Dunedin School of Art
As New Zealand’s oldest public art school, we have a tradition of teaching excellence with the support of world-class facilities – ensuring that you reach your full potential. Teaching is across eight specific studio areas.
What you can learn - studio disciplines
We offer a range of courses, from short programmes to formal diploma or degree-level qualifications in various disciplines.
Ceramics allows students to explore three-dimensional expression. Ceramic work can range from innovative, figurative and sculptural pieces.
The Electronic Arts studio enables you to explore a wide range of approaches to art using new media and old technologies.
Jewellery and Metalsmithing
Develop your artistic eye and practical skills, along with the understanding that the body is fundamental reference for jewellery.
Develop the knowledge and skills to produce works for exhibition, and develop an understanding of art history and related theories. Find out more
Develop a photography practice from darkroom to digital, to communicate your experiences and ideas.
Sculpture encompasses installation practice, site-specific artworks, public sculpture, performance, live art and the object in relation to the commodity.
We specialise in print and construction processes that employ a variety of surface treatments. Find out more
Photographic Media Arts
The photography department is equipped to enable you to explore photography in all its forms.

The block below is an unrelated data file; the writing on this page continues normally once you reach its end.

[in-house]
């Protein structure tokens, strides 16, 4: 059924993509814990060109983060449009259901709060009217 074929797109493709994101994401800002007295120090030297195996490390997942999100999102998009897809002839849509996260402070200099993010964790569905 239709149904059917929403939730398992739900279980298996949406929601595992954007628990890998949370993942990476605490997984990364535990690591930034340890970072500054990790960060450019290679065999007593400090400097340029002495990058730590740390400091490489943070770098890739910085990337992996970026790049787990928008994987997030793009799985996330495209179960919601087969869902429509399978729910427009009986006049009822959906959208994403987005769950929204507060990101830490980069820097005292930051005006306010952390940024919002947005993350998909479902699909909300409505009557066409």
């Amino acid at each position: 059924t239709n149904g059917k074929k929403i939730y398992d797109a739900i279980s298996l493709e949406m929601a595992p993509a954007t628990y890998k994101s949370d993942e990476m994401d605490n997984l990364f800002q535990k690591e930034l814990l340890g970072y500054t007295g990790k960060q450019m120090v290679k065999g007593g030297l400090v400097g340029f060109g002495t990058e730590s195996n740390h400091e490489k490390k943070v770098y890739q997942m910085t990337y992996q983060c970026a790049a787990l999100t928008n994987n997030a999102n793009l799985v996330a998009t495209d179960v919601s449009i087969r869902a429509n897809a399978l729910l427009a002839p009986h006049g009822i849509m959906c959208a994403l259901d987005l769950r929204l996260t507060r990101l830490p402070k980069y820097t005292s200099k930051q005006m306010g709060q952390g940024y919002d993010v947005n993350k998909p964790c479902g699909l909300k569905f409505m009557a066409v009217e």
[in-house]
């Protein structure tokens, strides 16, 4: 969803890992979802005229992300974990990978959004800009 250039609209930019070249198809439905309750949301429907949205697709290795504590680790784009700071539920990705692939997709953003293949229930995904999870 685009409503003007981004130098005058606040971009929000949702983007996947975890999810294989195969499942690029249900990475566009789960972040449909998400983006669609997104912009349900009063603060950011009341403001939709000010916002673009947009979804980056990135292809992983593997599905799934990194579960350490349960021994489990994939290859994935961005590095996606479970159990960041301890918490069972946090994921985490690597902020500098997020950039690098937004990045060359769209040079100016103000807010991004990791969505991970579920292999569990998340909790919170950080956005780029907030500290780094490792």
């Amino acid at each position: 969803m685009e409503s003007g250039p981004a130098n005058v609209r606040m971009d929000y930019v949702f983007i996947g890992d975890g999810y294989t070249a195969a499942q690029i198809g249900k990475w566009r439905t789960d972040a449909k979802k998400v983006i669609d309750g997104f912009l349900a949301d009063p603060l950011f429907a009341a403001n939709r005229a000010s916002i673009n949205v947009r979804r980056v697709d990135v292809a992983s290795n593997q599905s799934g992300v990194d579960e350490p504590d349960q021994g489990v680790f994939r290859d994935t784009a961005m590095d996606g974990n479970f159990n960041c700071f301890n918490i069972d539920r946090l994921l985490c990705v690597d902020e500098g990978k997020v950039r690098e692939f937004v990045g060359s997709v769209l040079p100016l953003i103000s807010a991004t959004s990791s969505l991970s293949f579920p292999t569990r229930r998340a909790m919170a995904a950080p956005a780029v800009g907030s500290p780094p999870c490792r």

How we support our studio disciplines
Art History and Theory
Researching, writing, debating and critiquing are essential skills if you work in the visual arts, helping you to position your own work in the wider context of contemporary art. We offer semester-long courses and shorter seminar blocks enabling in-depth consideration of specific art movements and concepts. In the final year of our degree programmes, you will contextualise your own artwork in a longer research essay.
Your learning will be informed by our renowned artist seminar series, delivered as a public lecture programme. Artists and theorists deliver presentations in this weekly forum, often followed by in-depth tutorial discussion in an afternoon session.
Our programmes recognise the bicultural nature of Aotearoa/New Zealand and Otago Polytechnic/Te Kura Matatini ki Otago and its relationships with Kai Tahu. We look at the recent past and the legacies of modernism, and also consider earlier histories and contexts.
Lecturers: Alex Kennedy, MFA and Ed Hanfling, PhD.
Studio Methodologies introduces students to a range of key making, writing, reading, documenting and research skills and to some ideas from the history of art. It develops students’ ability to use a range of media and approaches to create and extend concepts in visual form and to use drawing and other skills as research tools.
The Professional Methodologies course supports final year students to gain work-ready employment skills and develop confidence to work both independently and collaboratively.